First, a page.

No Hero’s Welcome for Petraeus at CUNY

Students protest retired Gen. David Petraeus class at CUNY. (Photo by Pamela Granda)

Students protest retired Gen. David Petraeus class at CUNY. (Photo by Pamela Granda/Voices of NY)

David H. Petraeus, the former C.I.A. director and commander of the allied forces in Iraq and Afghanistan, did not get exactly a hero’s welcome on his first day of teaching at CUNY’s Macaulay Honors College on Monday afternoon.

Carrying protest signs, members of the Ad Hoc Committee Against the Militarization of CUNY, an organization of students and faculty, stood outside the college’s entrance on the Upper West Side, protesting the university’s decision to have Petraeus as a visiting professor.

Petraeus is teaching a seminar entitled “The Coming (North) American Decade(s)?” It is being taught to a select group of 16 students. According to the syllabus, the course is “an undergraduate level discussion seminar for students interested in understanding how well-designed public policy can enable (North) America to capitalize on the tide of science and technology revolutions that will shape the coming decade(s).”

The appointment of Petraeus created a firestorm earlier this year when it was reported that he would make $150,000 to lecture three hours a week. He later agreed to receive $1 instead.

Students protest retired Gen. David Petraeus class at CUNY. (Photo by Pamela Granda)

The protest was organized by the Ad Hoc Committee Against the Militarization of CUNY. (Photo by Pamela Granda/Voices of NY)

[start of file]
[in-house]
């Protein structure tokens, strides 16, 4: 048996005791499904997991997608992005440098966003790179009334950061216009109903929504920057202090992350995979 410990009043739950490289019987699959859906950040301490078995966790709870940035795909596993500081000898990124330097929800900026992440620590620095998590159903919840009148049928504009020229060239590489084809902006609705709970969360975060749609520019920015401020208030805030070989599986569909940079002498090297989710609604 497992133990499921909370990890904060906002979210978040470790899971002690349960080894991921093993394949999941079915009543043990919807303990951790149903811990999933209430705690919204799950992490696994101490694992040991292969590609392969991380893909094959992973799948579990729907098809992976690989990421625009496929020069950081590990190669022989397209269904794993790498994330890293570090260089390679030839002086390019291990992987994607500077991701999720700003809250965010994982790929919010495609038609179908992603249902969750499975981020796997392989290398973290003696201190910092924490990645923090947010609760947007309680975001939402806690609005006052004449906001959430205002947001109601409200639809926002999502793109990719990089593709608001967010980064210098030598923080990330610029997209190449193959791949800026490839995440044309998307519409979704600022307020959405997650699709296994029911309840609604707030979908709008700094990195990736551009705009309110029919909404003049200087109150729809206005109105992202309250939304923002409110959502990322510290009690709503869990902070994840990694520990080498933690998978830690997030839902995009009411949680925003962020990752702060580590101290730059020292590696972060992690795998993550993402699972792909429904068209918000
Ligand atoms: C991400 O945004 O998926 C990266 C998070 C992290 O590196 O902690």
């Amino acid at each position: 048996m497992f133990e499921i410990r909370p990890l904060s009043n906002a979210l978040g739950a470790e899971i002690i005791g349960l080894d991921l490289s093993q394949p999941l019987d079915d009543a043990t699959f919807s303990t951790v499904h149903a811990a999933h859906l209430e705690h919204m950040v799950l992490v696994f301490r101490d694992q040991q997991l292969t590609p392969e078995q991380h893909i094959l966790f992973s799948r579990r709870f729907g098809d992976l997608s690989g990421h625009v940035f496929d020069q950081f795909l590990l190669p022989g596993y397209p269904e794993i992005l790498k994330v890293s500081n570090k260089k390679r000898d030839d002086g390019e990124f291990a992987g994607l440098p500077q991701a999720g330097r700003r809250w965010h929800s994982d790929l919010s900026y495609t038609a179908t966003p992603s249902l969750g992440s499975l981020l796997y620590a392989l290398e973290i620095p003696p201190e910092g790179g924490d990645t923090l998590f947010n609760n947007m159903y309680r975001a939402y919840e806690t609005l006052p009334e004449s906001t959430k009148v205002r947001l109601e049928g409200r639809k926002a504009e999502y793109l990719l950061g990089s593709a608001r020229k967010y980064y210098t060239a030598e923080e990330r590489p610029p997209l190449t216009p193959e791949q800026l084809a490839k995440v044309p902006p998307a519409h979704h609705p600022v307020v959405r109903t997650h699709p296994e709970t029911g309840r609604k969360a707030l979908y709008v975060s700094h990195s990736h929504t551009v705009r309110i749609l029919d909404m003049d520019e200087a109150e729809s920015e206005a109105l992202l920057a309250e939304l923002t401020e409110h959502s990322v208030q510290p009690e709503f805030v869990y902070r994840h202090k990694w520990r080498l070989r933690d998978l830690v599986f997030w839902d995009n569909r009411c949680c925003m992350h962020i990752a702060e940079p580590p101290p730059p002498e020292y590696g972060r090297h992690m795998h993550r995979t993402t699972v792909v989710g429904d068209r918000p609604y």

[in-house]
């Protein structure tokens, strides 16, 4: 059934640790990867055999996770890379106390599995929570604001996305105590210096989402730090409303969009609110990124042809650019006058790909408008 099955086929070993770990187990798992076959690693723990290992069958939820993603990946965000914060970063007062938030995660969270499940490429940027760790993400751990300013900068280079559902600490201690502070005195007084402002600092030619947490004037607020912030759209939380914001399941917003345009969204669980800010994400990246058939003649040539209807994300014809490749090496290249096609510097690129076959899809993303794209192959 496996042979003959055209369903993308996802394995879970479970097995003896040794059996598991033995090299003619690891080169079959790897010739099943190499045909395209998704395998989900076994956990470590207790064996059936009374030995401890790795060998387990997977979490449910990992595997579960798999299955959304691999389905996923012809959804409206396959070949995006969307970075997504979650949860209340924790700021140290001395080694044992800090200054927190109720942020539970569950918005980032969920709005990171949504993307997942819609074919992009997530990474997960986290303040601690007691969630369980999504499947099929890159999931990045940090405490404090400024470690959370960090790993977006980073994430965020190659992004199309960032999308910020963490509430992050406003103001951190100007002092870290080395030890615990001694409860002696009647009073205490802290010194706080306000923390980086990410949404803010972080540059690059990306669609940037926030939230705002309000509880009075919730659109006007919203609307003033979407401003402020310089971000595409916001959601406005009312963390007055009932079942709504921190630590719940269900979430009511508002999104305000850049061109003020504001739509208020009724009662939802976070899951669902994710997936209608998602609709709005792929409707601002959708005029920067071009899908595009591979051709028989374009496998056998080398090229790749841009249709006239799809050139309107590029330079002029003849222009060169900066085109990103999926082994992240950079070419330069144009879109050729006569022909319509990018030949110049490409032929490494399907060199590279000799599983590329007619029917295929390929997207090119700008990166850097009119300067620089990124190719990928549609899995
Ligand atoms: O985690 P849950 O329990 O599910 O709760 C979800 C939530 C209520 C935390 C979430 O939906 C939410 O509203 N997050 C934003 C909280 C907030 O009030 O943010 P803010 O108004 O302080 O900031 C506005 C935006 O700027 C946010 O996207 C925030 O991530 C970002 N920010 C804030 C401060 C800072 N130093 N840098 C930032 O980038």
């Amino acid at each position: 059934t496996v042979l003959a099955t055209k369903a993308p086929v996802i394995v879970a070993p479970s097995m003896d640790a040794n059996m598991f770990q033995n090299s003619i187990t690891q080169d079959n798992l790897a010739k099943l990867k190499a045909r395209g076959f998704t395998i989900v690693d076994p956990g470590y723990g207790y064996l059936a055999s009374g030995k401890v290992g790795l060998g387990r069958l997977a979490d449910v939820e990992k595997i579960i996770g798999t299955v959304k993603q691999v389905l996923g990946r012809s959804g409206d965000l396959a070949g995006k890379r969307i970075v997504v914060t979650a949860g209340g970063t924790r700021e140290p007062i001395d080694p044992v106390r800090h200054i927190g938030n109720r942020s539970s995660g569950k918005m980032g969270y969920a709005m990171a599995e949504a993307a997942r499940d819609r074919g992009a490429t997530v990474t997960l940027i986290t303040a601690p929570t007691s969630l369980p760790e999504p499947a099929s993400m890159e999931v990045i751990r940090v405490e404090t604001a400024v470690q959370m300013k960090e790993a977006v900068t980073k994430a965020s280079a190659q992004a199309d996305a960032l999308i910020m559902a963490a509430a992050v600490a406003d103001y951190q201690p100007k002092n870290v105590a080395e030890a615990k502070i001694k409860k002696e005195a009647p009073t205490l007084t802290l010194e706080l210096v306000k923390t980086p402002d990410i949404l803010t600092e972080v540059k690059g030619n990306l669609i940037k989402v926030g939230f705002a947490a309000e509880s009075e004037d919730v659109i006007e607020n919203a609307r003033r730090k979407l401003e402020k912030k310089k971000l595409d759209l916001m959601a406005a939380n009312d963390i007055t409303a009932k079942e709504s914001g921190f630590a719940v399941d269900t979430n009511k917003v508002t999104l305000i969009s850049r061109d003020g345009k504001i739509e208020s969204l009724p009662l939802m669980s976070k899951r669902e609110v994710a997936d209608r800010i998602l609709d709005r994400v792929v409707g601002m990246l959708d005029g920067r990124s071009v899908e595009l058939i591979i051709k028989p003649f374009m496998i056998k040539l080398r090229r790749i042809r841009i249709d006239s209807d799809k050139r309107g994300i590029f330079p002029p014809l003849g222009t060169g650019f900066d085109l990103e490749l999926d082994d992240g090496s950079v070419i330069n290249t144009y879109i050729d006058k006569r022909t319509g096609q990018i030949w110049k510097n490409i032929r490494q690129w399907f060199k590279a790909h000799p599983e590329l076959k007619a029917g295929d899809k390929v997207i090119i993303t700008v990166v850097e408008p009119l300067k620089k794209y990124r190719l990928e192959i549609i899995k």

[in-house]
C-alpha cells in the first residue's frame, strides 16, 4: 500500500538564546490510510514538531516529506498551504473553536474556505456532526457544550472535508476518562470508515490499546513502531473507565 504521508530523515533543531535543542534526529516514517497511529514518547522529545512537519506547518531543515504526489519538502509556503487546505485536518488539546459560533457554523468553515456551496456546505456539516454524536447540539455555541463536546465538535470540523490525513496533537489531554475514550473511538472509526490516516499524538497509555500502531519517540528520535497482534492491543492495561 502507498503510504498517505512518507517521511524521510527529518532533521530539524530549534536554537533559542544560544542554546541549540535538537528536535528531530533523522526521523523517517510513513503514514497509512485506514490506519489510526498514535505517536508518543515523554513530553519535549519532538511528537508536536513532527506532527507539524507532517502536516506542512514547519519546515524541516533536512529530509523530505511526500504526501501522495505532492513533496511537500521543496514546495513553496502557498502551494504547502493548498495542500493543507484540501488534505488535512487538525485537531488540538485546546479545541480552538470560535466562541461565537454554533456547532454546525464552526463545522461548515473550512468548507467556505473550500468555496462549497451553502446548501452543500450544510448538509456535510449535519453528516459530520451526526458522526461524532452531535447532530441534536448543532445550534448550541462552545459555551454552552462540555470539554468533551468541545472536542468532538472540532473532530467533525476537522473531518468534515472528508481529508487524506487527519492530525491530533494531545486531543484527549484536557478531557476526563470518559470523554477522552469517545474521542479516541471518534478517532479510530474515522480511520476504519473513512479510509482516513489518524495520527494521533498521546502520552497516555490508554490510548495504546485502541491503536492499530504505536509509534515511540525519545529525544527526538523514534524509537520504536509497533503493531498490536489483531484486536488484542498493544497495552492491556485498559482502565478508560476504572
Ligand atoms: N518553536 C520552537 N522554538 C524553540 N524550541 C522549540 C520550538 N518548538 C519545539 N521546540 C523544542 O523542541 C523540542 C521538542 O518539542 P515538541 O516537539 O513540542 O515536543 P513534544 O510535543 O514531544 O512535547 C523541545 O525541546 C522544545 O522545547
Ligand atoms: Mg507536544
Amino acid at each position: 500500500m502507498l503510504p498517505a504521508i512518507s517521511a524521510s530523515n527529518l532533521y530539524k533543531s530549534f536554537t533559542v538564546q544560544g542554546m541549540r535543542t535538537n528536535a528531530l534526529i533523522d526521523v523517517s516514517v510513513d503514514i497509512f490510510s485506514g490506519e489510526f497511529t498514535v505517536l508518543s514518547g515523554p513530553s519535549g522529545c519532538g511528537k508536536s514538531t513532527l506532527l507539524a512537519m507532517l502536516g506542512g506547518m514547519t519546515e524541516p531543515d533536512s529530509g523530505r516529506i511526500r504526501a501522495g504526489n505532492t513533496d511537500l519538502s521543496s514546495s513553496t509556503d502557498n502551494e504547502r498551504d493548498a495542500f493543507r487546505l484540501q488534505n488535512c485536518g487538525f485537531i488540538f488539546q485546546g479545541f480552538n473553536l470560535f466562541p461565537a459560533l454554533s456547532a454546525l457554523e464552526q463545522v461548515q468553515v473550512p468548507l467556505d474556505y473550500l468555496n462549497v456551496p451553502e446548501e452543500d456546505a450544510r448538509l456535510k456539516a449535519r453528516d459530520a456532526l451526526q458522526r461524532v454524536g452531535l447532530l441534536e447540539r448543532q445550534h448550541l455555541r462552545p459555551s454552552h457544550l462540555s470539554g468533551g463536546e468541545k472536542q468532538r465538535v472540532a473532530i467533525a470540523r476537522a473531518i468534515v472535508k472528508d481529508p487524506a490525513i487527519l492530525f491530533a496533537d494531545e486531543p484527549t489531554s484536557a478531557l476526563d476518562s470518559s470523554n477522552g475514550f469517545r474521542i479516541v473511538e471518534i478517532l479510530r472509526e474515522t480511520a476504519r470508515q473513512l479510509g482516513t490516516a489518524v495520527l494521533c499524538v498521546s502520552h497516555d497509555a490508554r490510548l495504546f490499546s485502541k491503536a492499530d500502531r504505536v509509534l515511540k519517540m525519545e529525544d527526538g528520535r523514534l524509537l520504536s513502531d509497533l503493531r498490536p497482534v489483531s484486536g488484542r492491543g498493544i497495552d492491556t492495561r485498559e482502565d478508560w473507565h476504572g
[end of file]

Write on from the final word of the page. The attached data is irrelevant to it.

The protesters also criticized a series of actions by CUNY that they say target minority students.

Among these is the revival of the Reserve Officers’ Training Corps (ROTC) program across CUNY. The program, removed from the university system following demonstrations against the Vietnam War in the 1970s, is being implemented across several colleges, including Medgar Evers, John Jay and York.

“There’s been a widespread interest on the part of students interested in choosing [ROTC] courses,” said Michael Arena, director of communications and marketing at CUNY. “ROTC has a curriculum and [it is] introduced at different colleges. It’s actually very structured and if you were to look at other campuses around the country, it’s very similar. Students have an opportunity to take those courses along with their regular courses and opt into a career [in the armed forces] when they graduate.”

Demonstrators also expressed outrage over CUNY’s growing relationship with the NYPD in connection with the surveillance of Muslim students.

“I’m concerned about the needs of my fellow students and my community, and so I dedicate my time to push for our interests,” said Taf Sourov, a student activist at Hunter College. “For that reason, the NYPD decides that it’s okay to spy on me, and all the other Muslim students in CUNY because we represent a terrorist threat, apparently.”

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